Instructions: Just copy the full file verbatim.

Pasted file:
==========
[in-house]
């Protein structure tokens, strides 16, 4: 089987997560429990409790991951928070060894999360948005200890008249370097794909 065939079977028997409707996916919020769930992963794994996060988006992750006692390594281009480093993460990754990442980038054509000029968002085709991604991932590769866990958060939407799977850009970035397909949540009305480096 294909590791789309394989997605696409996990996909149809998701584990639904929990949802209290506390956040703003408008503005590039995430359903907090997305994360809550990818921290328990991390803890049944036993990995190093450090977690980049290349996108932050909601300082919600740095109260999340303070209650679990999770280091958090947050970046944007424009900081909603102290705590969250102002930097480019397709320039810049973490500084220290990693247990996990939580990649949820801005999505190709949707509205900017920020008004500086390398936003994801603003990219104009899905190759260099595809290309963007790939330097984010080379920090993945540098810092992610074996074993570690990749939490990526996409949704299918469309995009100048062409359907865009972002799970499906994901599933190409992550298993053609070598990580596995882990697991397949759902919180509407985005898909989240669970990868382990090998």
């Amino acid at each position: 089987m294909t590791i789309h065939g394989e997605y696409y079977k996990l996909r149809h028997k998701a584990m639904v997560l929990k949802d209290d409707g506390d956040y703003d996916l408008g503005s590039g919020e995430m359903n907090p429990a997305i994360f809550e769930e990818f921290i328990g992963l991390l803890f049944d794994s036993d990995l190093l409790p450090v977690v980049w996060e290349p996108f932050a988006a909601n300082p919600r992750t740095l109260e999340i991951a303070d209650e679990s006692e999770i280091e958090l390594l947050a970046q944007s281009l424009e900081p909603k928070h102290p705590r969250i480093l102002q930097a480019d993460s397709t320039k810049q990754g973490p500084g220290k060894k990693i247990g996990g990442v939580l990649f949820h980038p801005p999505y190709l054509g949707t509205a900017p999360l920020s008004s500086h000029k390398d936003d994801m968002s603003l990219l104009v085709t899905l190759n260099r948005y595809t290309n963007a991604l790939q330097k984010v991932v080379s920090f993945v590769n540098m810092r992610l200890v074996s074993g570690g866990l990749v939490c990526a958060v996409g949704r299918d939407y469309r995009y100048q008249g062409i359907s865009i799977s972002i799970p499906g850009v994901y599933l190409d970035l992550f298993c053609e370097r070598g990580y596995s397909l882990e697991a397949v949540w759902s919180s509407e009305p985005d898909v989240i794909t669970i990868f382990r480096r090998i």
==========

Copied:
[in-house]
């Protein structure tokens, strides 16, 4: 089987997560429990409790991951928070060894999360948005200890008249370097794909 065939079977028997409707996916919020769930992963794994996060988006992750006692390594281009480093993460990754990442980038054509000029968002085709991604991932590769866990958060939407799977850009970035397909949540009305480096 294909590791789309394989997605696409996990996909149809998701584990639904929990949802209290506390956040703003408008503005590039995430359903907090997305994360809550990818921290328990991390803890049944036993990995190093450090977690980049290349996108932050909601300082919600740095109260999340303070209650679990999770280091958090947050970046944007424009900081909603102290705590969250102002930097480019397709320039810049973490500084220290990693247990996990939580990649949820801005999505190709949707509205900017920020008004500086390398936003994801603003990219104009899905190759260099595809290309963007790939330097984010080379920090993945540098810092992610074996074993570690990749939490990526996409949704299918469309995009100048062409359907865009972002799970499906994901599933190409992550298993053609070598990580596995882990697991397949759902919180509407985005898909989240669970990868382990090998």
């Amino acid at each position: 089987m294909t590791i789309h065939g394989e997605y696409y079977k996990l996909r149809h028997k998701a584990m639904v997560l929990k949802d209290d409707g506390d956040y703003d996916l408008g503005s590039g919020e995430m359903n907090p429990a997305i994360f809550e769930e990818f921290i328990g992963l991390l803890f049944d794994s036993d990995l190093l409790p450090v977690v980049w996060e290349p996108f932050a988006a909601n300082p919600r992750t740095l109260e999340i991951a303070d209650e679990s006692e999770i280091e958090l390594l947050a970046q944007s281009l424009e900081p909603k928070h102290p705590r969250i480093l102002q930097a480019d993460s397709t320039k810049q990754g973490p500084g220290k060894k990693i247990g996990g990442v939580l990649f949820h980038p801005p999505y190709l054509g949707t509205a900017p999360l920020s008004s500086h000029k390398d936003d994801m968002s603003l990219l104009v085709t899905l190759n260099r948005y595809t290309n963007a991604l790939q330097k984010v991932v080379s920090f993945v590769n540098m810092r992610l200890v074996s074993g570690g866990l990749v939490c990526a958060v996409g949704r299918d939407y469309r995009y100048q008249g062409i359907s865009i799977s972002i799970p499906g850009v994901y599933l190409d970035l992550f298993c053609e370097r070598g990580y596995s397909l882990e697991a397949v949540w759902s919180s509407e009305p985005d898909v989240i794909t669970i990868f382990r480096r090998i």